How Can I Free Up Some Space on My Hard Drive?


Since the dawn of computing, hard drives have been bursting at the seams. Moore’s Law stipulates that computer processing power will double every two years. While storage has largely kept up in terms of capacity, it’s lagged in overall performance and meeting typical users’ needs. This problem will only worsen as we store more and more media (videos, pictures, and music files).

If you are running out of space on your hard drive, it can cause problems with your operating system or specific programs. The issues caused by your computer hard drive being too full can be many and varied. Temporary files and other data created by your OS and various programs can accumulate over time. If the amount of free space becomes too limited, you may start getting error messages and warnings from your OS and other programs, advising you to free up some space so that things can function correctly. The consequences of not doing this can include dramatically increased disk activity, slowdowns, and even crashes. All of these problems can be exacerbated by a lack of storage space, so it is vital to keep an eye on your computer’s capacity and make sure that you are maintaining adequate available space.

If you’re feeling cramped on your hard drive and don’t have room to store more photos, music, or videos, consider freeing up space by deleting or archiving some files. Here are some easy ways to free up space on your hard drive without going through the hassle of deleting files one by one.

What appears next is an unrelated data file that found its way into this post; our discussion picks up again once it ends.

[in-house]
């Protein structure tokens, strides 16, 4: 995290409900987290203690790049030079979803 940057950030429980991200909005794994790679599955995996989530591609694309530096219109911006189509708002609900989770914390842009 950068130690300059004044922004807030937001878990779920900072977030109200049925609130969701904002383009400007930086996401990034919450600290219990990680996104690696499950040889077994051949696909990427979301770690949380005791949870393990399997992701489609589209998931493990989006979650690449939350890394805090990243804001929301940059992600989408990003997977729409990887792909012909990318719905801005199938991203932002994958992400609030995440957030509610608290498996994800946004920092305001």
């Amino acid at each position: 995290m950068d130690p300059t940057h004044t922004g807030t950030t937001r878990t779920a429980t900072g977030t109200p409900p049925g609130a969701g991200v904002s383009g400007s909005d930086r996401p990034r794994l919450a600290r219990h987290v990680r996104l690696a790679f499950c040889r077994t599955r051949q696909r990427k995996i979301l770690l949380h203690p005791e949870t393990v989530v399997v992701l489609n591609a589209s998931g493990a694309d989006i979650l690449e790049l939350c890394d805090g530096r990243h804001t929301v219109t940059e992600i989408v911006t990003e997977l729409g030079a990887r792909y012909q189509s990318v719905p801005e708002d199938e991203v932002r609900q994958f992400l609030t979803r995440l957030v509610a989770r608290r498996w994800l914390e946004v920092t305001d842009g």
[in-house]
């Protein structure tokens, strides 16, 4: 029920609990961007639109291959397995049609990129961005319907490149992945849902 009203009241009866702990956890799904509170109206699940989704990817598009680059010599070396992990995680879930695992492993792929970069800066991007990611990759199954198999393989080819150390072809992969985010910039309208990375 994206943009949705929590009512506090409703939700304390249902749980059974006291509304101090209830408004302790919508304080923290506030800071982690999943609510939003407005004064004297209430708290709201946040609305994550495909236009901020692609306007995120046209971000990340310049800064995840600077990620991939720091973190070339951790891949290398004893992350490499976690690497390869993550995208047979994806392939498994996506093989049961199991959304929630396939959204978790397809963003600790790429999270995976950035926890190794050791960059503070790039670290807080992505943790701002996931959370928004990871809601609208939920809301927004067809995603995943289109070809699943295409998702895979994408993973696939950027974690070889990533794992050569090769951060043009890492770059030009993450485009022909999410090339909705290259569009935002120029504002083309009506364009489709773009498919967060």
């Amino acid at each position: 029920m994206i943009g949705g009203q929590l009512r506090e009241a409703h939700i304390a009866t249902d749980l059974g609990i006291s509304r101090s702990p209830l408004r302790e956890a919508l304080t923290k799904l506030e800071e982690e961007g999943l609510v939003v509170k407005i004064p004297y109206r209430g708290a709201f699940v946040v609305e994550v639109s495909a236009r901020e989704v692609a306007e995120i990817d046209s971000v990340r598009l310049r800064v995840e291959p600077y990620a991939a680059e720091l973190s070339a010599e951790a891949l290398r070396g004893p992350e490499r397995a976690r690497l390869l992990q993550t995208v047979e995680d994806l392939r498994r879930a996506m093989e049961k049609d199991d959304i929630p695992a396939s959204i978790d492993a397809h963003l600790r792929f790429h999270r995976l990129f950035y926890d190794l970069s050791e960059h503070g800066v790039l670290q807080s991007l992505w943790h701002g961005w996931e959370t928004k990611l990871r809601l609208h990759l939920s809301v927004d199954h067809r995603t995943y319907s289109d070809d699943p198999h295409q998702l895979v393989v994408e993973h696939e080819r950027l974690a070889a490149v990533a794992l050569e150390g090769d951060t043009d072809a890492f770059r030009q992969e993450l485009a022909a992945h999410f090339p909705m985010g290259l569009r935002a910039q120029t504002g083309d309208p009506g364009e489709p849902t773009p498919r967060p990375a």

Clear out your browser cache and cookies

When you open a web page in your browser, the browser downloads and parses the HTML document that defines the page. Along the way, it stores any files the document includes, like images or CSS files. If you revisit the same web page later, your browser will try to use any cached files from that visit rather than downloading them again. Browsers also store “cookies” – files containing information like a user id, the number of visits / last visit, the state of certain page elements, and more. Finally, browser caches can also store pages you’ve visited before. If you’re looking for a specific article on a website but can’t remember where you saw it last time, your browser may be able to help jog your memory by showing it as a visited link in search results.

All of the above takes storage space and can grow in size over time. If you’re like most people, your browser cache and cookies take up valuable space on your computer. You may not even know it, but clearing them out can free up a lot of space on your device. Here’s how:

  • Open your browser and click the gear or three-dot icon, typically located at the top right corner
  • In the menu that appears, click on “Settings”